Learn More About EMDR


Healing for kids and teens.

When your child has experienced trauma, it is natural to fear how it will affect their future. Often, trauma shows itself in the behaviors that test our patience as parents the most—tantrums, defiance, not listening or constantly spacing out, fear and avoidance of new situations, or problematic sexual behaviors. Chances are that you have noticed these behaviors increase during times of transition, such as the start and end of a school year, adding new members to your family, or entering a new developmental stage. I help children learn to identify and regulate their emotions, change unhelpful thoughts, and build trusting relationships.

Strategies for avoiding pain become more sophisticated and scary as teenagers get older, including self-harm, substance use, and unhealthy relationships. Teens often don’t want to admit their pain to anyone, especially professionals. I value an adolescent’s need to chart their own course, and also understand how desperately they want to be heard, valued and supported. I thoughtfully guide my teen clients as they set the pace, and in time, encourage them to include a family member or other caregiver in the healing process. When safety issues are present, I always consult with family and designated caregivers.



parent support and family therapy

Coping with your child’s sexual abuse can be overwhelming, especially if you were a victim of childhood sexual abuse yourself. Shock, guilt, fear, shame, anger, and sadness are all part of this process. It is likely that the abuser is someone you knew and trusted with your child, and that you are questioning your own judgement. Obtaining professional support for yourself will help you be the best support for your child.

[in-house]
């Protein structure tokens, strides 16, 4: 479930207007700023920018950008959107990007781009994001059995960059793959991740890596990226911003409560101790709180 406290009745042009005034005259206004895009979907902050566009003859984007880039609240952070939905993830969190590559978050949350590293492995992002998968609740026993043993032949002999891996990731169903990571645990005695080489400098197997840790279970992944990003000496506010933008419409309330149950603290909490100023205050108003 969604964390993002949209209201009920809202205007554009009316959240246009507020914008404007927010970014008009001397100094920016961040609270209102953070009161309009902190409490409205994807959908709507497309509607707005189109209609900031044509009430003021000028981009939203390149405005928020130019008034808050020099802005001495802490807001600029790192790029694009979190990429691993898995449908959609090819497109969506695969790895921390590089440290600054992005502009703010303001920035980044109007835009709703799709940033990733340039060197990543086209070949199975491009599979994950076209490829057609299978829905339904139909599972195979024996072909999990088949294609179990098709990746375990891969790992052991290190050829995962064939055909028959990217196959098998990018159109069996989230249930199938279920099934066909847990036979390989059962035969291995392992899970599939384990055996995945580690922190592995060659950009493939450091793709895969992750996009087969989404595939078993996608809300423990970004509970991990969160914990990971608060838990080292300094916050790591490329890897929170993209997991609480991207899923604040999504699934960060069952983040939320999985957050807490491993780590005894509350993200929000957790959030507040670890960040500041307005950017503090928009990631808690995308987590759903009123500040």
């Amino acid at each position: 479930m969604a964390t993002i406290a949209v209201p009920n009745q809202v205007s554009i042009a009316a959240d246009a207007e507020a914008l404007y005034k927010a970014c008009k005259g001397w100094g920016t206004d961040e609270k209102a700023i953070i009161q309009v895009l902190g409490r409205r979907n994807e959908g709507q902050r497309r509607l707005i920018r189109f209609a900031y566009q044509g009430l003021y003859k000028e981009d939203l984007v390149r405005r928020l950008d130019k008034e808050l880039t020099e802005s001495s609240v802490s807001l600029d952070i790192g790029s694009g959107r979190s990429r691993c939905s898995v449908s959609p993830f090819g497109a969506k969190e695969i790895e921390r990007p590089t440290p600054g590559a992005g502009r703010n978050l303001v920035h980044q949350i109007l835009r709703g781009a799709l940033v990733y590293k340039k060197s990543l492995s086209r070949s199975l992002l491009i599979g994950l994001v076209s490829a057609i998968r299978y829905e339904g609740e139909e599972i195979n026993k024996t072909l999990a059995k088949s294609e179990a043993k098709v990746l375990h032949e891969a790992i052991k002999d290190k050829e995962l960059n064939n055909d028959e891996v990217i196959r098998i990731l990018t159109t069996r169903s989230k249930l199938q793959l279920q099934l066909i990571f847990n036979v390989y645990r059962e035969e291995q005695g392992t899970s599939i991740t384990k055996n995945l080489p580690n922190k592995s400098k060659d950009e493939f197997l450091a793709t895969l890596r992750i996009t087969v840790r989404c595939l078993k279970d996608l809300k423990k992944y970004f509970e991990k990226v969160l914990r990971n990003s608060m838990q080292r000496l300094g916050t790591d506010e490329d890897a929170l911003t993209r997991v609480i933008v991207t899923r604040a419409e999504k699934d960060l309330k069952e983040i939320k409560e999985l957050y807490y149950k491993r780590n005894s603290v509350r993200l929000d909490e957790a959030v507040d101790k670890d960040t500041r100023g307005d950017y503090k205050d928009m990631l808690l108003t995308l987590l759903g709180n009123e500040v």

A better life really is possible.

But I completely understand that seeking help is scary. Facing memories that evoke feelings of shame, fear, and confusion can be truly painful and exhausting. 

I don’t expect that you will tell me all the details of what happened when we first meet. I believe in first establishing trust and a sense of safety. The time that this takes depends on your individual needs. As trust in our relationship grows, we will work on you developing trust in yourself—recognizing and accepting feelings and learning to manage emotional responses to triggers.

We will identify when you are ready to address your trauma, and create a treatment plan that fits your personality and your life. Together, we will find what works for you.  


Hi, I’m maile davelaar.

I’m a licensed Marriage and Family Therapist with extensive training and experience in working with survivors of abuse. I began my work in this field by volunteering and interning at domestic violence agencies. My interest in relationships and systems led me to pursue a Masters Degree in Family Therapy from Antioch University Seattle. I worked with children and their families for the first three years of my career, and have worked with child and adult survivors of domestic violence, sexual abuse, and child abuse and neglect for the past five years.


Contact Fireweed Therapy



Make an Appointment

I see patients at a conveniently located office in Peshastin, just a few miles outside of Leavenworth, WA. Please contact me at 509-676-6009 to make an initial appointment. I can also be reached through email.

Fireweed Therapy has established billing relationships with a variety of insurance companies, and I would be happy to talk to you about your plan and billing options.

I look forward to meeting you!


© 2019 Fireweed Therapy PLLC